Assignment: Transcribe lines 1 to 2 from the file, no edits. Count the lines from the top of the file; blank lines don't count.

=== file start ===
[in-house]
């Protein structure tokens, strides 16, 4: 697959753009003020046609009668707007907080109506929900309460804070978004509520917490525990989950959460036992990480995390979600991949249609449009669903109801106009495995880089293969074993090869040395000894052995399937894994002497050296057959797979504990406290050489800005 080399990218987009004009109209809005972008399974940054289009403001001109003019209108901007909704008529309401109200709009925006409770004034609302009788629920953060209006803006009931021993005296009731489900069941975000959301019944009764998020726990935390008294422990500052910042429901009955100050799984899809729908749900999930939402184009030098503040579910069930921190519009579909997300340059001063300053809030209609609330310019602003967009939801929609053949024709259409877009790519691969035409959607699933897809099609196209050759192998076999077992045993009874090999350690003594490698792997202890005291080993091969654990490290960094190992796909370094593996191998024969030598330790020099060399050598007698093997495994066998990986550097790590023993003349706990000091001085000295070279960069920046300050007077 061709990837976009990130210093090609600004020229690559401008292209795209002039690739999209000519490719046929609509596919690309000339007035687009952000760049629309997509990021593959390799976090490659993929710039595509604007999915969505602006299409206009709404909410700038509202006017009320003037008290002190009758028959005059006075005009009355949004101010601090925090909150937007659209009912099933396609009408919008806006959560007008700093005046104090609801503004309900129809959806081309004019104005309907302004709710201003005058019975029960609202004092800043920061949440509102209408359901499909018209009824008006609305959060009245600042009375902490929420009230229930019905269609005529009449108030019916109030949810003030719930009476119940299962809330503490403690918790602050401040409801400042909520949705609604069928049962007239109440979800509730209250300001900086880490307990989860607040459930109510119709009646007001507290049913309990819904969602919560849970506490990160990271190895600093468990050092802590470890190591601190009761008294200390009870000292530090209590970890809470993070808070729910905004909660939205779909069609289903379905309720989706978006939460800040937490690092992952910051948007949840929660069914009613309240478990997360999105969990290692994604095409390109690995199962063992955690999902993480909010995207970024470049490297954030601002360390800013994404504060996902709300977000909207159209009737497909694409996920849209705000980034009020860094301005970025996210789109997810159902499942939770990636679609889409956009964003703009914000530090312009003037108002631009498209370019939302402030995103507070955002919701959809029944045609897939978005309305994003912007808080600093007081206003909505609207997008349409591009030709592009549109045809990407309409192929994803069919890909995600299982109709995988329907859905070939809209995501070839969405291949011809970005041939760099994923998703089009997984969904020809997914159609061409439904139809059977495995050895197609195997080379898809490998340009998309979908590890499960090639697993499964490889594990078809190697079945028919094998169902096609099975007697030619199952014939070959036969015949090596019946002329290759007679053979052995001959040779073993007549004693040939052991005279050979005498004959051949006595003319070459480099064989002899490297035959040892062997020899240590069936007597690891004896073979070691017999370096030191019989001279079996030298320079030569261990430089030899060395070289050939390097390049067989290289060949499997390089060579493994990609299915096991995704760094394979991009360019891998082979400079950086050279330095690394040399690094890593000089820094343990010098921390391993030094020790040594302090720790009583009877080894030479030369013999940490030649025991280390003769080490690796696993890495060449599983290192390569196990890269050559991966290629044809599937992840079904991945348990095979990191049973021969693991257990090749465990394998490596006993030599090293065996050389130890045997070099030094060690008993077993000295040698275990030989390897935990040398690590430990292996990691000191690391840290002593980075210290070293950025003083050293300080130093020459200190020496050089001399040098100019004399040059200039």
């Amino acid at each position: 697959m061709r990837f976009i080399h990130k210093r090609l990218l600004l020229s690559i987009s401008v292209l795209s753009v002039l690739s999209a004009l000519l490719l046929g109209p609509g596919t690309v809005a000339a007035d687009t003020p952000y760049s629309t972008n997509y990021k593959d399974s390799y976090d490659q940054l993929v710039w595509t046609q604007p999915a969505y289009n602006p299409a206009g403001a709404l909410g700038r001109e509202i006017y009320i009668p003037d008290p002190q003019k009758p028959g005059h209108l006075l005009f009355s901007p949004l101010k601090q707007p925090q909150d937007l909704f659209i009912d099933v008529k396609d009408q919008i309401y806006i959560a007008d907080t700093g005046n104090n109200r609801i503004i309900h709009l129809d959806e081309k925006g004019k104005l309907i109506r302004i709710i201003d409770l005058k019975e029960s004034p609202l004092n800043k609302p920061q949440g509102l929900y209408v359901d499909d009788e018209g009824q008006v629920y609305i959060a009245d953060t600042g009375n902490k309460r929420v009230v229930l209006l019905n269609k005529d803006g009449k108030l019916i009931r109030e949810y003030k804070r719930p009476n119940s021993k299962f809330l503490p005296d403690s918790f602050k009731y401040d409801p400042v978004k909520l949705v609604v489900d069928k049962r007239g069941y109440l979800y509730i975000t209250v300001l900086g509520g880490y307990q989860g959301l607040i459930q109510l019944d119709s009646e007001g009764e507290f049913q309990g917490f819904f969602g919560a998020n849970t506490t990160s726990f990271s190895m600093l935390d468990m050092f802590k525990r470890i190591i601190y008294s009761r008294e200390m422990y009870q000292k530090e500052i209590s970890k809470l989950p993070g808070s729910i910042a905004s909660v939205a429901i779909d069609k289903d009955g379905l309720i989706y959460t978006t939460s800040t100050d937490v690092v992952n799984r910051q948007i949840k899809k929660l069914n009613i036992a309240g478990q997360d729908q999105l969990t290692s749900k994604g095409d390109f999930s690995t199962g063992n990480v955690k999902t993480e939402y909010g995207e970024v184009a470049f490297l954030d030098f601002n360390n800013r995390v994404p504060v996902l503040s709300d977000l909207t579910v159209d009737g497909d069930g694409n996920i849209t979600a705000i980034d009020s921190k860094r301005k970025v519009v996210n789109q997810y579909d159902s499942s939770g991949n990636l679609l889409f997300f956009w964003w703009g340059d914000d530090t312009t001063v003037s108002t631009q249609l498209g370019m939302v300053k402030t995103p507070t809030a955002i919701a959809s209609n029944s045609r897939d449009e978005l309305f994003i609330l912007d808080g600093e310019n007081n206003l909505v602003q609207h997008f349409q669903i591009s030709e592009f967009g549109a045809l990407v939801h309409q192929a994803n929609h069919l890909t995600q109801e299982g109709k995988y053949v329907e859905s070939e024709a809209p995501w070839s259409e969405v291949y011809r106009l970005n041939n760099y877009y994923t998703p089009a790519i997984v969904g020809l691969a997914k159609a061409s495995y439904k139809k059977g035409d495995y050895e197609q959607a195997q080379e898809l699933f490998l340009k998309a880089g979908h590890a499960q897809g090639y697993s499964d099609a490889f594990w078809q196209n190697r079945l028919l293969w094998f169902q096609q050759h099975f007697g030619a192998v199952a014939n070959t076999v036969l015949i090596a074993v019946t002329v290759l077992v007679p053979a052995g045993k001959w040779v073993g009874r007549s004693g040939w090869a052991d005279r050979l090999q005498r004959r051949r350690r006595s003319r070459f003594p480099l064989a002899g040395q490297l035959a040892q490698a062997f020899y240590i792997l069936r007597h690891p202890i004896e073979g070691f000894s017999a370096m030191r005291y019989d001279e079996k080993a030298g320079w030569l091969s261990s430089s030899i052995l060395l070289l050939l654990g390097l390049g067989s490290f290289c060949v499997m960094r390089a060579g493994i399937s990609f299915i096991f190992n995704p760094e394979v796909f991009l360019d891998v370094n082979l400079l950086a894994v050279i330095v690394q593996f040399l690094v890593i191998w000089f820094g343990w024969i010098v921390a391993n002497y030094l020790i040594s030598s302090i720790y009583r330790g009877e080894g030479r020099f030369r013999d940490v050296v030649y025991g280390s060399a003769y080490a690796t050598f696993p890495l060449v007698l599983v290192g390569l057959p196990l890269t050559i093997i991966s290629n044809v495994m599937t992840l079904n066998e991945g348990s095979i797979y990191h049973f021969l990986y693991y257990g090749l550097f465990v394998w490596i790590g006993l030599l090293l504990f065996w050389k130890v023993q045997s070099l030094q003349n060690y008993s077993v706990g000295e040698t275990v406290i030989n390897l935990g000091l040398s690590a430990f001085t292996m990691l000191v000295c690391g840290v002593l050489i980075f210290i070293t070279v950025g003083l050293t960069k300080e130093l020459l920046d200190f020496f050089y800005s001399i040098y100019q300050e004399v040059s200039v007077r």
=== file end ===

[in-house]
């Protein structure tokens, strides 16, 4: 697959753009003020046609009668707007907080109506929900309460804070978004509520917490525990989950959460036992990480995390979600991949249609449009669903109801106009495995880089293969074993090869040395000894052995399937894994002497050296057959797979504990406290050489800005 080399990218987009004009109209809005972008399974940054289009403001001109003019209108901007909704008529309401109200709009925006409770004034609302009788629920953060209006803006009931021993005296009731489900069941975000959301019944009764998020726990935390008294422990500052910042429901009955100050799984899809729908749900999930939402184009030098503040579910069930921190519009579909997300340059001063300053809030209609609330310019602003967009939801929609053949024709259409877009790519691969035409959607699933897809099609196209050759192998076999077992045993009874090999350690003594490698792997202890005291080993091969654990490290960094190992796909370094593996191998024969030598330790020099060399050598007698093997495994066998990986550097790590023993003349706990000091001085000295070279960069920046300050007077 061709990837976009990130210093090609600004020229690559401008292209795209002039690739999209000519490719046929609509596919690309000339007035687009952000760049629309997509990021593959390799976090490659993929710039595509604007999915969505602006299409206009709404909410700038509202006017009320003037008290002190009758028959005059006075005009009355949004101010601090925090909150937007659209009912099933396609009408919008806006959560007008700093005046104090609801503004309900129809959806081309004019104005309907302004709710201003005058019975029960609202004092800043920061949440509102209408359901499909018209009824008006609305959060009245600042009375902490929420009230229930019905269609005529009449108030019916109030949810003030719930009476119940299962809330503490403690918790602050401040409801400042909520949705609604069928049962007239109440979800509730209250300001900086880490307990989860607040459930109510119709009646007001507290049913309990819904969602919560849970506490990160990271190895600093468990050092802590470890190591601190009761008294200390009870000292530090209590970890809470993070808070729910905004909660939205779909069609289903379905309720989706978006939460800040937490690092992952910051948007949840929660069914009613309240478990997360999105969990290692994604095409390109690995199962063992955690999902993480909010995207970024470049490297954030601002360390800013994404504060996902709300977000909207159209009737497909694409996920849209705000980034009020860094301005970025996210789109997810159902499942939770990636679609889409956009964003703009914000530090312009003037108002631009498209370019939302402030995103507070955002919701959809029944045609897939978005309305994003912007808080600093007081206003909505609207997008349409591009030709592009549109045809990407309409192929994803069919890909995600299982109709995988329907859905070939809209995501070839969405291949011809970005041939760099994923998703089009997984969904020809997914159609061409439904139809059977495995050895197609195997080379898809490998340009998309979908590890499960090639697993499964490889594990078809190697079945028919094998169902096609099975007697030619199952014939070959036969015949090596019946002329290759007679053979052995001959040779073993007549004693040939052991005279050979005498004959051949006595003319070459480099064989002899490297035959040892062997020899240590069936007597690891004896073979070691017999370096030191019989001279079996030298320079030569261990430089030899060395070289050939390097390049067989290289060949499997390089060579493994990609299915096991995704760094394979991009360019891998082979400079950086050279330095690394040399690094890593000089820094343990010098921390391993030094020790040594302090720790009583009877080894030479030369013999940490030649025991280390003769080490690796696993890495060449599983290192390569196990890269050559991966290629044809599937992840079904991945348990095979990191049973021969693991257990090749465990394998490596006993030599090293065996050389130890045997070099030094060690008993077993000295040698275990030989390897935990040398690590430990292996990691000191690391840290002593980075210290070293950025003083050293300080130093020459200190020496050089001399040098100019004399040059200039």